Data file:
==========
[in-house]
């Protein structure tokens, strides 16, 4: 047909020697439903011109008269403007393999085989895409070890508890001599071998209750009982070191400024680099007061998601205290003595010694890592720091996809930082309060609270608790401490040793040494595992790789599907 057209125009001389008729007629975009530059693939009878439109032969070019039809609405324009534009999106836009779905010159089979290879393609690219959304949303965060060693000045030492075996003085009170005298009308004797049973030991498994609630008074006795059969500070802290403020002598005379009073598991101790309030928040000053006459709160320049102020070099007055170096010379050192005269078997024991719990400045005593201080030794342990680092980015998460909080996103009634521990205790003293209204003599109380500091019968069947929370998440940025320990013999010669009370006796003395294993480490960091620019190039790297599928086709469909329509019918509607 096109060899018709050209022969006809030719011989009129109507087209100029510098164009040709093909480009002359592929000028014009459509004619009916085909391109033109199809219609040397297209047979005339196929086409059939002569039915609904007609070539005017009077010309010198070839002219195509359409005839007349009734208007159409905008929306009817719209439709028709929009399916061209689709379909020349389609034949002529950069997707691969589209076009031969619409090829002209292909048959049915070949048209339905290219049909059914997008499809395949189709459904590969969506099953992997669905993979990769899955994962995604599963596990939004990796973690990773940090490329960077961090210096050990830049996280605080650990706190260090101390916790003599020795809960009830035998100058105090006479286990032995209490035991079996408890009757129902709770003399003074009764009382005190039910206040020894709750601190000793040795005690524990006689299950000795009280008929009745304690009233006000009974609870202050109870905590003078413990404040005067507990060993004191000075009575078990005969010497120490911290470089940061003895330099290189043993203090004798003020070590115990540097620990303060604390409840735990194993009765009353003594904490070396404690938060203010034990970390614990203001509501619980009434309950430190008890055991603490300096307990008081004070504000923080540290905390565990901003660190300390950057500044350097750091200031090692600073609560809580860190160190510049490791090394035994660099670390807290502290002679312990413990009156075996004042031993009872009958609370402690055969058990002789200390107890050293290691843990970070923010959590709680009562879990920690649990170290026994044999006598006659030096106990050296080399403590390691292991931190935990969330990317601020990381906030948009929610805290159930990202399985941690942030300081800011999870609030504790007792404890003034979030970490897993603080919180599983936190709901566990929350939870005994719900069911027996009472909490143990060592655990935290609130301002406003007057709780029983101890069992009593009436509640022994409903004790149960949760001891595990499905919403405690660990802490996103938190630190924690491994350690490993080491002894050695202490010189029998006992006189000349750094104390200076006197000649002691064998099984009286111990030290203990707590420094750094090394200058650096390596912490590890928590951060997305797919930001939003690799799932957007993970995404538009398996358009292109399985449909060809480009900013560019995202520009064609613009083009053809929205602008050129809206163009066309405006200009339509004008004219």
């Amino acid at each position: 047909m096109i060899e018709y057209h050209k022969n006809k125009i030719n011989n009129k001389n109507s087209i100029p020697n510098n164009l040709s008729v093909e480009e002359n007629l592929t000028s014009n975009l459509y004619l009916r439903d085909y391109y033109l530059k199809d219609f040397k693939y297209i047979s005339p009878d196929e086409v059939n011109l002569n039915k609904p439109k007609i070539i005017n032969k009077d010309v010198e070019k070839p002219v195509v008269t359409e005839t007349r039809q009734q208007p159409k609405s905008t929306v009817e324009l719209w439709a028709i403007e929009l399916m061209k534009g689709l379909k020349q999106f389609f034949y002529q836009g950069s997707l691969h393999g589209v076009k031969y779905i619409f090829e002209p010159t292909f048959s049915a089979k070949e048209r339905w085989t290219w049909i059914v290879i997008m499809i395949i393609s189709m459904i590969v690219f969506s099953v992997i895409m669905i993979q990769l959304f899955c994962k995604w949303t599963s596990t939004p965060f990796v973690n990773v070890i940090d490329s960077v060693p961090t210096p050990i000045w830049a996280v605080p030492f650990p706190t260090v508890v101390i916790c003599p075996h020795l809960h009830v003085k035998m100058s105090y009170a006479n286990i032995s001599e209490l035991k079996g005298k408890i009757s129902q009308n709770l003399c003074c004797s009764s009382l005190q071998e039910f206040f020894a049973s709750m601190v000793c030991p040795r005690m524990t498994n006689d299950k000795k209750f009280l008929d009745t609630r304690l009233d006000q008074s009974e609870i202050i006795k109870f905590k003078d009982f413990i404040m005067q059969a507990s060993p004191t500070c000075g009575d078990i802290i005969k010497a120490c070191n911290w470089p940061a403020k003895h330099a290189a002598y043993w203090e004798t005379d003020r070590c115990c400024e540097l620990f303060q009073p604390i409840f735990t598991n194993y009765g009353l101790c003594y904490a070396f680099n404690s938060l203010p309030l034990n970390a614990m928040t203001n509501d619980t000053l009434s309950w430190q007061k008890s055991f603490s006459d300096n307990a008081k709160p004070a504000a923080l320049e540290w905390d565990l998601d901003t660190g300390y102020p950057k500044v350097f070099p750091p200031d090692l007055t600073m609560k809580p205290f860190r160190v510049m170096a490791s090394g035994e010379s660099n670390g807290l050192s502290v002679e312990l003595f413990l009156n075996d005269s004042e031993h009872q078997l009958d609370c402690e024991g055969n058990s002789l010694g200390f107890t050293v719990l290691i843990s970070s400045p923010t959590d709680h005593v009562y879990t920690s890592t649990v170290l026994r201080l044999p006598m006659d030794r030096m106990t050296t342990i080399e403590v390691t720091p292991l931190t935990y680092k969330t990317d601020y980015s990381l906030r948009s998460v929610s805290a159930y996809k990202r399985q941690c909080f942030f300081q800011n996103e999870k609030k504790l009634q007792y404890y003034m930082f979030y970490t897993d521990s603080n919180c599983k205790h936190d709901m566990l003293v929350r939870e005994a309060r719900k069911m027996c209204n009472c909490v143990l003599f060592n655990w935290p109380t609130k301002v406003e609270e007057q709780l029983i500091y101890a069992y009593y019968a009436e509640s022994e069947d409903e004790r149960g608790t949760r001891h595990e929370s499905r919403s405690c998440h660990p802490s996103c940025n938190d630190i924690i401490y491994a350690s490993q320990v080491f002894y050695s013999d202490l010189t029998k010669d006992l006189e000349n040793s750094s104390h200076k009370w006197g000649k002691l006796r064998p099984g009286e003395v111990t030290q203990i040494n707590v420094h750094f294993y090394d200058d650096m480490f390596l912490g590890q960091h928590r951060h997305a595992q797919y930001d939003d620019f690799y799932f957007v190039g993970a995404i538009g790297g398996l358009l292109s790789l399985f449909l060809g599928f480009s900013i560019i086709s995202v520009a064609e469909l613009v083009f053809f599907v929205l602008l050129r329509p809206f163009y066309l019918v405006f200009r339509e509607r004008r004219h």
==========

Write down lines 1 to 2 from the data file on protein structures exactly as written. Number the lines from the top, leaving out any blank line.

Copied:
[in-house]
């Protein structure tokens, strides 16, 4: 047909020697439903011109008269403007393999085989895409070890508890001599071998209750009982070191400024680099007061998601205290003595010694890592720091996809930082309060609270608790401490040793040494595992790789599907 057209125009001389008729007629975009530059693939009878439109032969070019039809609405324009534009999106836009779905010159089979290879393609690219959304949303965060060693000045030492075996003085009170005298009308004797049973030991498994609630008074006795059969500070802290403020002598005379009073598991101790309030928040000053006459709160320049102020070099007055170096010379050192005269078997024991719990400045005593201080030794342990680092980015998460909080996103009634521990205790003293209204003599109380500091019968069947929370998440940025320990013999010669009370006796003395294993480490960091620019190039790297599928086709469909329509019918509607 096109060899018709050209022969006809030719011989009129109507087209100029510098164009040709093909480009002359592929000028014009459509004619009916085909391109033109199809219609040397297209047979005339196929086409059939002569039915609904007609070539005017009077010309010198070839002219195509359409005839007349009734208007159409905008929306009817719209439709028709929009399916061209689709379909020349389609034949002529950069997707691969589209076009031969619409090829002209292909048959049915070949048209339905290219049909059914997008499809395949189709459904590969969506099953992997669905993979990769899955994962995604599963596990939004990796973690990773940090490329960077961090210096050990830049996280605080650990706190260090101390916790003599020795809960009830035998100058105090006479286990032995209490035991079996408890009757129902709770003399003074009764009382005190039910206040020894709750601190000793040795005690524990006689299950000795009280008929009745304690009233006000009974609870202050109870905590003078413990404040005067507990060993004191000075009575078990005969010497120490911290470089940061003895330099290189043993203090004798003020070590115990540097620990303060604390409840735990194993009765009353003594904490070396404690938060203010034990970390614990203001509501619980009434309950430190008890055991603490300096307990008081004070504000923080540290905390565990901003660190300390950057500044350097750091200031090692600073609560809580860190160190510049490791090394035994660099670390807290502290002679312990413990009156075996004042031993009872009958609370402690055969058990002789200390107890050293290691843990970070923010959590709680009562879990920690649990170290026994044999006598006659030096106990050296080399403590390691292991931190935990969330990317601020990381906030948009929610805290159930990202399985941690942030300081800011999870609030504790007792404890003034979030970490897993603080919180599983936190709901566990929350939870005994719900069911027996009472909490143990060592655990935290609130301002406003007057709780029983101890069992009593009436509640022994409903004790149960949760001891595990499905919403405690660990802490996103938190630190924690491994350690490993080491002894050695202490010189029998006992006189000349750094104390200076006197000649002691064998099984009286111990030290203990707590420094750094090394200058650096390596912490590890928590951060997305797919930001939003690799799932957007993970995404538009398996358009292109399985449909060809480009900013560019995202520009064609613009083009053809929205602008050129809206163009066309405006200009339509004008004219």